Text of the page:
Role Reversal

I often wonder what it would be like for he who is always so concerned about his little brother of whom he adores, if we played role reversal and were stoned for a week straight.

If more of the money from pot sales went to educating our children on substance use and what it does to our bodies. If they were more aware of the science of mixing and what that can do to a body, like taking Xanax with Cocaine (an upper and a downer) or that it could bring out latent psychosis like schizophrenia, perhaps they would be more careful.

If you tell a kid that doing drugs is bad for you and scare them then the moment they inhale that first toke and feel better than they have ever felt, they will think you are a liar.
Put aside your agendas for your kids

There are many obstacles to face when raising teens no matter where you live, and it may take time we don’t have to move beyond the tip of the iceberg when parenting in this town and this state but thanks to Joel Karr and our getting on the same page as a family we have progressed by leaps and bounds and have seen our son grow and begin to recognize the value of taking some responsibility for his life.

The first question we get asked when telling our story is, “Do you smoke pot”? And although it’s true that I prefer “Train Wreck” to an alcoholic drink when given the choice so that I can get up in the morning full of vim and vigor to exuberantly face the day and it’s true that I have been known to visit a pot shop to get better educated on the devices and types of pot are out on the street; wax, dabs, oil vaporizers, $365 bud vaporizers and get all the varieties of pot blown in my face so I can decipher the different smells of the varying products, my answer usually is, “Is that relevant since I am a legal adult?”

The pushback? People get angry when they think I am saying to stop the legalization of marijuana and they send messages saying I should chill out and let teens be teens.

Walk by the jail and even though it looks nice, they are still in a cage.

I slowly see the ripple effect changing the climate of substance use in our community, Colorado, and beyond.

Having witnessed significant improvement in our teen, that I unquestionably attribute to our counseling,

With all of the attention to educating myself on how to parent a teen boy, there is the down and dirty catch; being mindful, present and attentive parents doth not mean that life coasts by and kids naturally become tidy, helpful, respectful, conscientious, polite and good at keeping their teenaged wild impulses at bay. Au contraire my friends, but put in the time and work now or you will most definitely regret it later!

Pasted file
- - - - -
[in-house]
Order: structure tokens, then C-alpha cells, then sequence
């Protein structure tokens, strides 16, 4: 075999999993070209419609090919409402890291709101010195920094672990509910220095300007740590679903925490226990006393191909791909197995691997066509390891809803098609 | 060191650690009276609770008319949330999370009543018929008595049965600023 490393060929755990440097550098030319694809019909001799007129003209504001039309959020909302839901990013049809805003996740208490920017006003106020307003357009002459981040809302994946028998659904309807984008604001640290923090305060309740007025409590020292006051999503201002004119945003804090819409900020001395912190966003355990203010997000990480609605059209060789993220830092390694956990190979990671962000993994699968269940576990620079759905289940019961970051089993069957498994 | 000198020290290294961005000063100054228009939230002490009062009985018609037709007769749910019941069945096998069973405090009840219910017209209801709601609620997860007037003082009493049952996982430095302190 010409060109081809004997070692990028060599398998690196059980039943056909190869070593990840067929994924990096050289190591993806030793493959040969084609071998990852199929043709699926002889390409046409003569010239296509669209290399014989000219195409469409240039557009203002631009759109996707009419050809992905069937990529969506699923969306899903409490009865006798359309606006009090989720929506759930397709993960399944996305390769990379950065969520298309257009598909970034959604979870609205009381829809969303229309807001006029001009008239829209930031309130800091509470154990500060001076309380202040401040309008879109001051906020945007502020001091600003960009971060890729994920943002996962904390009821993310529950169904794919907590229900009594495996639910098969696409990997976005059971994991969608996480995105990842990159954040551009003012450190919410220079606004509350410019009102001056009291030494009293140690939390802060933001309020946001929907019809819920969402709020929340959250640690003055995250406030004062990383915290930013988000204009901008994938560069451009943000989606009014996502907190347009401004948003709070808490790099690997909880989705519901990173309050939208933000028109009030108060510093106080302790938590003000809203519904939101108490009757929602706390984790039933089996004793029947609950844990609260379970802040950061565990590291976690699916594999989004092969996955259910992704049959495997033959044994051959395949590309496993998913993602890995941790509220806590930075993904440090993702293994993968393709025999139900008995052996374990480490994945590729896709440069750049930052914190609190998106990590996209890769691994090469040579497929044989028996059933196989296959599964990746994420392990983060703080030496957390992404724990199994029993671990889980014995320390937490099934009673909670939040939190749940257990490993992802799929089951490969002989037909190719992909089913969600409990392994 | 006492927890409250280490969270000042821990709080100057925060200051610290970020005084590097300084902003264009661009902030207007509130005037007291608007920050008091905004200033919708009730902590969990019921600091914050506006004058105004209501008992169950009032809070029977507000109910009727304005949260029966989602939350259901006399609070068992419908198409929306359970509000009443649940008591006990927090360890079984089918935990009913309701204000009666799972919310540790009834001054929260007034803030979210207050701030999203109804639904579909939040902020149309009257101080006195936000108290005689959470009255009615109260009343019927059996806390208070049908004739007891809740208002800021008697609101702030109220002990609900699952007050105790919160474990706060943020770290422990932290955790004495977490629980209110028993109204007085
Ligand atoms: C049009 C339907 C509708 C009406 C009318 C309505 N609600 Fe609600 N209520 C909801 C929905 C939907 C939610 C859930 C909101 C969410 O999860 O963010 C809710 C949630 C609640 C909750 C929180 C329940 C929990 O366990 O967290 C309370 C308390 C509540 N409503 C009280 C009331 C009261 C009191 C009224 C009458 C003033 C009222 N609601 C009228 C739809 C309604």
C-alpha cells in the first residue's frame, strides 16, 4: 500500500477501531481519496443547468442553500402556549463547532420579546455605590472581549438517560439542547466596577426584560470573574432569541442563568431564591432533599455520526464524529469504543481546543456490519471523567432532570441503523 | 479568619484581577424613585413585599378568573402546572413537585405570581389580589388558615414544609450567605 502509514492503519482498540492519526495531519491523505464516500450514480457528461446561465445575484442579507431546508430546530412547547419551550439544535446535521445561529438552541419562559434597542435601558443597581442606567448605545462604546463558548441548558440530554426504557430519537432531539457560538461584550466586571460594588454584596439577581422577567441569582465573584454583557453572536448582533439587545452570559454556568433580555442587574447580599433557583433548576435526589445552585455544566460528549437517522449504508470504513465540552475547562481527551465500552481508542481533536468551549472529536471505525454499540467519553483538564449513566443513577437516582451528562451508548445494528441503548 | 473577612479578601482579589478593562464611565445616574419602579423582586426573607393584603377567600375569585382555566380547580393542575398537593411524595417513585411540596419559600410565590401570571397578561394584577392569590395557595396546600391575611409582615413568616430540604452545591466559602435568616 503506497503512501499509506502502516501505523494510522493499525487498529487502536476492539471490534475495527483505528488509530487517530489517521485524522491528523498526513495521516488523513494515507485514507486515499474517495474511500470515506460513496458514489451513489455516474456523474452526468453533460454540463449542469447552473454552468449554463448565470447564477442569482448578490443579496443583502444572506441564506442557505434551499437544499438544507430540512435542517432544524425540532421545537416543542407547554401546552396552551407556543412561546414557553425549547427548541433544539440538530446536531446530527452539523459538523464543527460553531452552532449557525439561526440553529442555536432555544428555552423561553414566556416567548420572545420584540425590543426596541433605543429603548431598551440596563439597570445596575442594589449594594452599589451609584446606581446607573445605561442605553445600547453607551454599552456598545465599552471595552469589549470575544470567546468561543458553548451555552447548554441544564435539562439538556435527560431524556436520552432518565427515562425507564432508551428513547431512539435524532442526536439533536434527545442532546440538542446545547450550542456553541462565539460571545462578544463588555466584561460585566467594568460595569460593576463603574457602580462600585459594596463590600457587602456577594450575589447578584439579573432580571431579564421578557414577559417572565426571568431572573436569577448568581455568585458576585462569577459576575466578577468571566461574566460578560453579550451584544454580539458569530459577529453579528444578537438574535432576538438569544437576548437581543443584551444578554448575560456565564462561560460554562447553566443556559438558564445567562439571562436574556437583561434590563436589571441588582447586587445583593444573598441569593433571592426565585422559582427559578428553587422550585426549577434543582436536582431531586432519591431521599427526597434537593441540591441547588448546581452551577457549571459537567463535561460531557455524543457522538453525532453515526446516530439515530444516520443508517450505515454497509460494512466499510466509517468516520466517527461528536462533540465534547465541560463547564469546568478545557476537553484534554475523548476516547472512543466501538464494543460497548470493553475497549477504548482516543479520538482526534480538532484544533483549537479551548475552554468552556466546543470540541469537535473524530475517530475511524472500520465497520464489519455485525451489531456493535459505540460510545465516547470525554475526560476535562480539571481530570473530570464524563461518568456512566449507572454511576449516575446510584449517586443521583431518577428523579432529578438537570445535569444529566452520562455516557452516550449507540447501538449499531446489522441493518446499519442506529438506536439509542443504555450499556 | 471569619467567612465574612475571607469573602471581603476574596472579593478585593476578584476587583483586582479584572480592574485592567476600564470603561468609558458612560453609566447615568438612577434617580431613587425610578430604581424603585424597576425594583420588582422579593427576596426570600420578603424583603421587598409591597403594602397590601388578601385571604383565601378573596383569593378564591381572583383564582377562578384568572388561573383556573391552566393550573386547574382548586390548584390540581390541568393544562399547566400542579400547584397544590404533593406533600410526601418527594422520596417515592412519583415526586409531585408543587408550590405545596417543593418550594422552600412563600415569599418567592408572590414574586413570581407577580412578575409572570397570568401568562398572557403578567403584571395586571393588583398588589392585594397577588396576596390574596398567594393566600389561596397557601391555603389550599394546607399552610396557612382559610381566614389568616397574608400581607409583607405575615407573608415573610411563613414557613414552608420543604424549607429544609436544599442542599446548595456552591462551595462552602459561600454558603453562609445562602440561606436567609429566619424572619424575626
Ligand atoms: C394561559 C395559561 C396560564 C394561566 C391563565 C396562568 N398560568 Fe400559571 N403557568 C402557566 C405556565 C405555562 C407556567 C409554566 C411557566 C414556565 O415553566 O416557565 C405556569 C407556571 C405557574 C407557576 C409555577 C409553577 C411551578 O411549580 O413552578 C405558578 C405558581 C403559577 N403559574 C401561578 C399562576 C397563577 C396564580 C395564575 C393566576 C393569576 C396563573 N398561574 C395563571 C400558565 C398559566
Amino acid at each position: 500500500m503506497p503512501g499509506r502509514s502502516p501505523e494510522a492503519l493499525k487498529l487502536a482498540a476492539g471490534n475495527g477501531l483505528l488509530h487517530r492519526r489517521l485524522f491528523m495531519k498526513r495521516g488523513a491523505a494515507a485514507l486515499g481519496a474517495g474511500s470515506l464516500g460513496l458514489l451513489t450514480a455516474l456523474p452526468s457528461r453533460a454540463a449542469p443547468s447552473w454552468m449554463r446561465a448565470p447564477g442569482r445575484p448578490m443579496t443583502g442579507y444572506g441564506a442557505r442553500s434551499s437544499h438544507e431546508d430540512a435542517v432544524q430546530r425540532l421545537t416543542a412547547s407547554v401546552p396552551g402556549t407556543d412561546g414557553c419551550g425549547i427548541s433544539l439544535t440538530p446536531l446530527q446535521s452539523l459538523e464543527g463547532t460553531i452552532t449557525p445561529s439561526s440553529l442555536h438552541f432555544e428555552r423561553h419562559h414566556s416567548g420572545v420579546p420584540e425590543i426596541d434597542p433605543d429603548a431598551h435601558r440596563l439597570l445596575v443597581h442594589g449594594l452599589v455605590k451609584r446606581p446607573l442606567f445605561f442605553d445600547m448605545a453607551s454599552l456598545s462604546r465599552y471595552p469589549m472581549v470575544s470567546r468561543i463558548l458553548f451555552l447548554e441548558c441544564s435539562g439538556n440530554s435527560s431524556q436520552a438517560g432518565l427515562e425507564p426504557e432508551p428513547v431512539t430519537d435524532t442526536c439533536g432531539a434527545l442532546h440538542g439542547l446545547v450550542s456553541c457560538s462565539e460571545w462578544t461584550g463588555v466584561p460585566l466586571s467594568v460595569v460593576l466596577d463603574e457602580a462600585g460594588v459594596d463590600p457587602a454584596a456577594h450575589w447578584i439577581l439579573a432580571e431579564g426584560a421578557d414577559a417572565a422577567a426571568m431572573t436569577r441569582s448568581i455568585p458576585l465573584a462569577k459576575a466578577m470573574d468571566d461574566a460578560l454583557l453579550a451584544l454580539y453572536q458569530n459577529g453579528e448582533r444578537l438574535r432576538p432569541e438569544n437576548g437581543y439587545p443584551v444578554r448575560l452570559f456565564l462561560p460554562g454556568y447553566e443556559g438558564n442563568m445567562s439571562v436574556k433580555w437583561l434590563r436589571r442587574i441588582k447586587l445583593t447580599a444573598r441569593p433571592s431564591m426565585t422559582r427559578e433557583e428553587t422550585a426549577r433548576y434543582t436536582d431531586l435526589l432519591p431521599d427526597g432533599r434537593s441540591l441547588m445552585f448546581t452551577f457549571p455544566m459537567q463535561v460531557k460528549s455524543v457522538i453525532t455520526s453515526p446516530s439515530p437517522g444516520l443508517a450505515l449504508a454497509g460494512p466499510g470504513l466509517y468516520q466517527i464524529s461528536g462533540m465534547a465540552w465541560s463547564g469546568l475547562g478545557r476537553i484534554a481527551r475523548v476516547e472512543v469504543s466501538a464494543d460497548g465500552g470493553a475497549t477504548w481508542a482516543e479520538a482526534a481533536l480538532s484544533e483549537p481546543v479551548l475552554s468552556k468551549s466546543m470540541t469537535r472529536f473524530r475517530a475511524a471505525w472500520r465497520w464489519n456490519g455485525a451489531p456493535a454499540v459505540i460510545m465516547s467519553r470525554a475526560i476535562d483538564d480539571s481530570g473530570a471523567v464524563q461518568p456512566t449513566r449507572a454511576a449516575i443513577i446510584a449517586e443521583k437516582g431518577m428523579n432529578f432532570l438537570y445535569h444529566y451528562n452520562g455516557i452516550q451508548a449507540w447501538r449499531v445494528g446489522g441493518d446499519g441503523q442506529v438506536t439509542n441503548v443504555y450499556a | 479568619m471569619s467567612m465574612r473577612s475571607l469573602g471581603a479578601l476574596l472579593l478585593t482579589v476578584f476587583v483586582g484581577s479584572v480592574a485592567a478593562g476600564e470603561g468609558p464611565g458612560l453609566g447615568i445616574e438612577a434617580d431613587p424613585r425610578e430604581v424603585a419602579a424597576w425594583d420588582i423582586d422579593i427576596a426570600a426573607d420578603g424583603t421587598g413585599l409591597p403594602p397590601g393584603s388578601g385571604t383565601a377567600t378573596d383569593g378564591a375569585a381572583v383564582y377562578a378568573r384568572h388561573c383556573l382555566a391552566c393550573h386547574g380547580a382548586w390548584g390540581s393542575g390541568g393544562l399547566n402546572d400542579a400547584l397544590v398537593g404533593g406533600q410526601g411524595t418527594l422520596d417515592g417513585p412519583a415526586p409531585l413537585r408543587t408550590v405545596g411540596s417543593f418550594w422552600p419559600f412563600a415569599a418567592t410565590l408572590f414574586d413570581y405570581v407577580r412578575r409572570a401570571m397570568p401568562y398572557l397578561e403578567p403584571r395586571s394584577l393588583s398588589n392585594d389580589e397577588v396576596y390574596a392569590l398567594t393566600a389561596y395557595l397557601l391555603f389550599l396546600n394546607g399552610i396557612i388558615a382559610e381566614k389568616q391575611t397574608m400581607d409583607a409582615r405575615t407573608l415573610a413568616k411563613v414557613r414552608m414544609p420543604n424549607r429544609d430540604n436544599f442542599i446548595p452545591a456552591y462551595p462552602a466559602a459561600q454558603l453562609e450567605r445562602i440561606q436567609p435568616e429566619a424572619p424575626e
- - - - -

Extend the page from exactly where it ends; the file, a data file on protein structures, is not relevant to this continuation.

The true definition of parenting is; to be giving of oneself completely to one’s child in a tolerant, intellectual and understanding manner, to consistently fill oneself with educational materials on each year of one’s child’s life for just when one thinks one has it, said child will change, to be fully present and mindful, to trust one’s intuition, to NEVER have a solid night’s sleep and to be prepared to either meditate or medicate.

On the colorado.gov website it says that for the best chance of youth to reach their full potential they should not use marijuana:

  • Youth who use marijuana regularly are more likely to havea  hard time learning, problems remembering and lower math and reading scores.
  • Marijuana is addictive.
  • It is harder to stop using marijuana if started at a young age.
  • Youth who use marijuana – even occasionally – are more likely to use alcohol, tobacco and other drugs in the future.
  • Lately there have been quite a few articles coming out showing that marijuana does not impair the health of teens but they do not touch upon the fact that frequent marijuana use can have a significant negative effect on the brains of teenagers and young adults, including cognitive decline, poor attention and memory, and decreased IQ, according to psychologists discussing public health implications of marijuana legalization.
  • It is illegal for youth under the age of 21 to purchase, possess or use retail marijuana.
  • Since marijuana is not legal in all states, youth with marijuana charges may not get financial aid to help pay for college.
  • Youth may get a minor in possession charge. This can mean fines, public service, substance abuse education, loss of a driver’s license and misdemeanor or felony charges.

 

 

 

 

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